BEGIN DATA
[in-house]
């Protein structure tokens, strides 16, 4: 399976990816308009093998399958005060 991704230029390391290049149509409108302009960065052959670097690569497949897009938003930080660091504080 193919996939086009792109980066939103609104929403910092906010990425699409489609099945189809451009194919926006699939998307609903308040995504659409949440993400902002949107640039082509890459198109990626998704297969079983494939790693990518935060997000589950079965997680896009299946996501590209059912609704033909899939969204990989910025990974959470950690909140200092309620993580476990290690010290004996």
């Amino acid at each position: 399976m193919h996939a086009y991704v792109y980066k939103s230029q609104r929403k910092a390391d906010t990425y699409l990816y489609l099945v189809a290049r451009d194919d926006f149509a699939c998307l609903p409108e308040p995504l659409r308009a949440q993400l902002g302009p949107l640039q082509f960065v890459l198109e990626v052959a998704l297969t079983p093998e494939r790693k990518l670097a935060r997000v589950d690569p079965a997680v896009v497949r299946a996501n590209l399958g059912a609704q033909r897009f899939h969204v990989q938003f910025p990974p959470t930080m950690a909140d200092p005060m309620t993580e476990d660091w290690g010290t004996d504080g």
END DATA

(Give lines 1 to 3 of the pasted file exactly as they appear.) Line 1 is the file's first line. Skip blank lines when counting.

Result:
[in-house]
């Protein structure tokens, strides 16, 4: 399976990816308009093998399958005060 991704230029390391290049149509409108302009960065052959670097690569497949897009938003930080660091504080 193919996939086009792109980066939103609104929403910092906010990425699409489609099945189809451009194919926006699939998307609903308040995504659409949440993400902002949107640039082509890459198109990626998704297969079983494939790693990518935060997000589950079965997680896009299946996501590209059912609704033909899939969204990989910025990974959470950690909140200092309620993580476990290690010290004996």
């Amino acid at each position: 399976m193919h996939a086009y991704v792109y980066k939103s230029q609104r929403k910092a390391d906010t990425y699409l990816y489609l099945v189809a290049r451009d194919d926006f149509a699939c998307l609903p409108e308040p995504l659409r308009a949440q993400l902002g302009p949107l640039q082509f960065v890459l198109e990626v052959a998704l297969t079983p093998e494939r790693k990518l670097a935060r997000v589950d690569p079965a997680v896009v497949r299946a996501n590209l399958g059912a609704q033909r897009f899939h969204v990989q938003f910025p990974p959470t930080m950690a909140d200092p005060m309620t993580e476990d660091w290690g010290t004996d504080g």